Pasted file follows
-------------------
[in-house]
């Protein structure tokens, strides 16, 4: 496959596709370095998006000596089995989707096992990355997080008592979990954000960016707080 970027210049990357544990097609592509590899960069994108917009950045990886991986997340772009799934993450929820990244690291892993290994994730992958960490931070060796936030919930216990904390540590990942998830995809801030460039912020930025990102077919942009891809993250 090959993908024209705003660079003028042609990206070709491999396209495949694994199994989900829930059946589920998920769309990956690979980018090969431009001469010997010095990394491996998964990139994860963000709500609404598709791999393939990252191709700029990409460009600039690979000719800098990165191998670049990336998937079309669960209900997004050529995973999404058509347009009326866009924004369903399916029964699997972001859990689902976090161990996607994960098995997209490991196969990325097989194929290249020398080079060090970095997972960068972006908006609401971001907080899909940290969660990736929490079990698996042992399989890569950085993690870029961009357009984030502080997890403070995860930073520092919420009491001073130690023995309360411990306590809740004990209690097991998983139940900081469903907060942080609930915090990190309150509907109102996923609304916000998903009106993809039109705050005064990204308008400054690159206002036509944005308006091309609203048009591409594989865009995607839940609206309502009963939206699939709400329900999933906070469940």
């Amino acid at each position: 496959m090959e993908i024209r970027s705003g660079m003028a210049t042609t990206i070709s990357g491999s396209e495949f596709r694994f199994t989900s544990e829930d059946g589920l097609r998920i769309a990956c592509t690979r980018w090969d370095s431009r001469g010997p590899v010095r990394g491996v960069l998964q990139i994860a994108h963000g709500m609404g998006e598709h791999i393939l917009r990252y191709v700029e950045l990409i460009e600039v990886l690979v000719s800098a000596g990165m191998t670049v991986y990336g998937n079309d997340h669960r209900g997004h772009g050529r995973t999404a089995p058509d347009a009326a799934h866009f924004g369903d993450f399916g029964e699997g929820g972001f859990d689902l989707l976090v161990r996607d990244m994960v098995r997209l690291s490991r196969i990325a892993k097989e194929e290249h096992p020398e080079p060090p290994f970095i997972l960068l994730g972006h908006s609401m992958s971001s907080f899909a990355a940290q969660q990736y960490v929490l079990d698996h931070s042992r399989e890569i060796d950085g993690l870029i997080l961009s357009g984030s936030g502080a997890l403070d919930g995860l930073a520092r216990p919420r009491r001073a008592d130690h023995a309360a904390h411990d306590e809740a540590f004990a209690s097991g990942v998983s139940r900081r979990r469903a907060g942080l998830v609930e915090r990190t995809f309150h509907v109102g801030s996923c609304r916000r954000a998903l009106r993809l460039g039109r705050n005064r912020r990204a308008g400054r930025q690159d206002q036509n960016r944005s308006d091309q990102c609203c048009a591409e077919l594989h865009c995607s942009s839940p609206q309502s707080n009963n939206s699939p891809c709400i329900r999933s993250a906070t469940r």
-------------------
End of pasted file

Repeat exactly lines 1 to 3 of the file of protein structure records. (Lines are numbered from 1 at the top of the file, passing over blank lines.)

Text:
[in-house]
């Protein structure tokens, strides 16, 4: 496959596709370095998006000596089995989707096992990355997080008592979990954000960016707080 970027210049990357544990097609592509590899960069994108917009950045990886991986997340772009799934993450929820990244690291892993290994994730992958960490931070060796936030919930216990904390540590990942998830995809801030460039912020930025990102077919942009891809993250 090959993908024209705003660079003028042609990206070709491999396209495949694994199994989900829930059946589920998920769309990956690979980018090969431009001469010997010095990394491996998964990139994860963000709500609404598709791999393939990252191709700029990409460009600039690979000719800098990165191998670049990336998937079309669960209900997004050529995973999404058509347009009326866009924004369903399916029964699997972001859990689902976090161990996607994960098995997209490991196969990325097989194929290249020398080079060090970095997972960068972006908006609401971001907080899909940290969660990736929490079990698996042992399989890569950085993690870029961009357009984030502080997890403070995860930073520092919420009491001073130690023995309360411990306590809740004990209690097991998983139940900081469903907060942080609930915090990190309150509907109102996923609304916000998903009106993809039109705050005064990204308008400054690159206002036509944005308006091309609203048009591409594989865009995607839940609206309502009963939206699939709400329900999933906070469940």
């Amino acid at each position: 496959m090959e993908i024209r970027s705003g660079m003028a210049t042609t990206i070709s990357g491999s396209e495949f596709r694994f199994t989900s544990e829930d059946g589920l097609r998920i769309a990956c592509t690979r980018w090969d370095s431009r001469g010997p590899v010095r990394g491996v960069l998964q990139i994860a994108h963000g709500m609404g998006e598709h791999i393939l917009r990252y191709v700029e950045l990409i460009e600039v990886l690979v000719s800098a000596g990165m191998t670049v991986y990336g998937n079309d997340h669960r209900g997004h772009g050529r995973t999404a089995p058509d347009a009326a799934h866009f924004g369903d993450f399916g029964e699997g929820g972001f859990d689902l989707l976090v161990r996607d990244m994960v098995r997209l690291s490991r196969i990325a892993k097989e194929e290249h096992p020398e080079p060090p290994f970095i997972l960068l994730g972006h908006s609401m992958s971001s907080f899909a990355a940290q969660q990736y960490v929490l079990d698996h931070s042992r399989e890569i060796d950085g993690l870029i997080l961009s357009g984030s936030g502080a997890l403070d919930g995860l930073a520092r216990p919420r009491r001073a008592d130690h023995a309360a904390h411990d306590e809740a540590f004990a209690s097991g990942v998983s139940r900081r979990r469903a907060g942080l998830v609930e915090r990190t995809f309150h509907v109102g801030s996923c609304r916000r954000a998903l009106r993809l460039g039109r705050n005064r912020r990204a308008g400054r930025q690159d206002q036509n960016r944005s308006d091309q990102c609203c048009a591409e077919l594989h865009c995607s942009s839940p609206q309502s707080n009963n939206s699939p891809c709400i329900r999933s993250a906070t469940r």